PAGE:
Ultimate Underground Culvert Storage

The Granddaddy Of All Underground Storage Areas

There are root cellars and then there are root cellars. This web page covers an underground storage container made from culvert. This concept is extremely bold in every way. When it comes to underground storage, this may very well be the granddaddy of them all. I am convinced this is one of the finest underground storage ideas you will find anywhere. This page features one of these storage areas, which should help you understand their possibilities and perhaps even get you thinking about what you would like if you designed one for yourself.

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A bold new concept: Whoever thought of this ranks as a genius of the simple. Basically, this underground storage area is made in a culvert that was designed for bridging creeks. Culverts are thin steel pipes that are very strong, light for their size, inexpensive when compared to other types of construction, galvanized and therefore rustproof. They come in a wide variety of sizes, from as small as one foot in diameter to 20 feet in diameter and bigger. Because of the huge size possibilities, culverts can fit into just about anyone�s underground storage needs. Our showcase structure was built into an eight foot culvert, however, many people building this type of shelter are now using ten foot culverts.
Easily and quickly constructed: This photo shows the culvert as it was near the end of construction. It is made from an eight foot culvert 50 feet long. Steel plates were welded onto each end to enclose the culvert. A one foot in diameter vent tube, again made from culvert, was placed in the top of the culvert on each end (not shown). The culvert coming off the top side of the main culvert at one end in the photo is a four foot culvert. Before the shelter was set into place, the culvert was rotated down so the small attached culvert was on the side of the main culvert. Then a length of four foot diameter culvert was welded on which became the entrance way. Before it was set into place, the entire outside surface, especially the welded portions, were sprayed with tar to prevent rusting. The floor inside the culvert was constructed from 2X4s and 1 inch plywood. This was placed in the culvert at the five foot wide point, being about 10 inches above the bottom of the culvert. With the floor at this point, there is slightly over seven feet of head room when standing. Next came the door on the front of the entrance way. Our featured shelter has a small six by six foot porch built around the culvert entrance which has a wooden door to the outside. There is also a second inner door constructed from steel, enclosing the four foot diameter entrance culvert. All that remains to be done is to put in the walls and shelves.
Quickly set into place: The hole for this shelter was dug in one day. The shelter was brought in and set into place with the vents and entrance pipe welded into place the next day, then it was buried the third day.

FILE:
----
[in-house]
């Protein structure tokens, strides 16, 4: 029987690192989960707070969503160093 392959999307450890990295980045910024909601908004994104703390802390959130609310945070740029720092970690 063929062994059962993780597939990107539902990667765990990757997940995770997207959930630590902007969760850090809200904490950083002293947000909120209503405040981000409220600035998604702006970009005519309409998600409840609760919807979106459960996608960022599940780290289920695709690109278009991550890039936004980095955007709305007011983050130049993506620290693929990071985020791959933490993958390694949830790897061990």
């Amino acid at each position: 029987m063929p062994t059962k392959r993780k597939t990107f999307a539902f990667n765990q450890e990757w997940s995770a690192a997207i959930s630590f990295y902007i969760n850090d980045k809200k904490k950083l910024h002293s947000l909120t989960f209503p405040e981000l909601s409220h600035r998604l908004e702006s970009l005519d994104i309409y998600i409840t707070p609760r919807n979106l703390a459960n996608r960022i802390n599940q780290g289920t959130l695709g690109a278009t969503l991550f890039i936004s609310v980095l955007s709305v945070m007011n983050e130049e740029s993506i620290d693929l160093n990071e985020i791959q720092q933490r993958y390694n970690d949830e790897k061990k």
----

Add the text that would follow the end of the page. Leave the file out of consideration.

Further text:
Inexpensive for the size: The owner of our featured shelter spent $5,000 in 1990 on all aspects of constructing and burying this shelter. (It would cost about $10K now (1998) with the proper blast doors.) He did say that a lot of the wood for the floor and shelves was scrounged.

Plenty of room: Our featured shelter�s 5 foot wide floor has 250 square feet of surface. Total storage area volume comes out to about 2,400 cubic feet.

Easily adaptable as an underground shelter: Our featured shelter has a bed, dresser, small living area, library, and a large storage area.

This photo shows the end of the shelter next to the entrance. Note the 4 foot diameter culvert coming off the left just before the bed. The entrance pipe wasn’t put on the very end of the 50 foot long culvert for a very good reason – so the bed would fit. Note also the vent pipe in the ceiling. The owner said he would cut it off close to flush with the ceiling if he had to do it over again.

We show you the first photo again to explain the two rock towers on top of the shelter. These enclose the vents, and was done this way so kids couldn’t shoot holes through them.
Your underground shelter can easily be hidden from view – no one even needs to know it�s there: With a tiny bit of forethought and planning, the vents could be easily hidden by terrain, in shrubbery, a rock garden, or in carefully placed outbuildings. The same could be done with the entrance way.
Where to learn more: Sharon Packer, a nuclear engineer and the head of the Civil Defense Volunteers of Utah has written a 150 page 8 1/2 by 11 inch book called Nuclear Defence Issues. You should get one if you are contemplating building one of these shelters. This book sells for $25.00 and includes:

  • National Security Affairs
  • Weapons Effects
  • Building the Shelter
  • Post War Survival

Mrs. Packer has a new web site. You can get the book from there.
Al Durtschi, E-mail: mark@waltonfeed.com
Home Page: http://waltonfeed.com/
All contents copyright (C) 1996, Al Durtschi.  All rights reserved.
This information may be used by you freely for noncommercial use with my name and E-mail address attached.
Revised: 15 Jan 98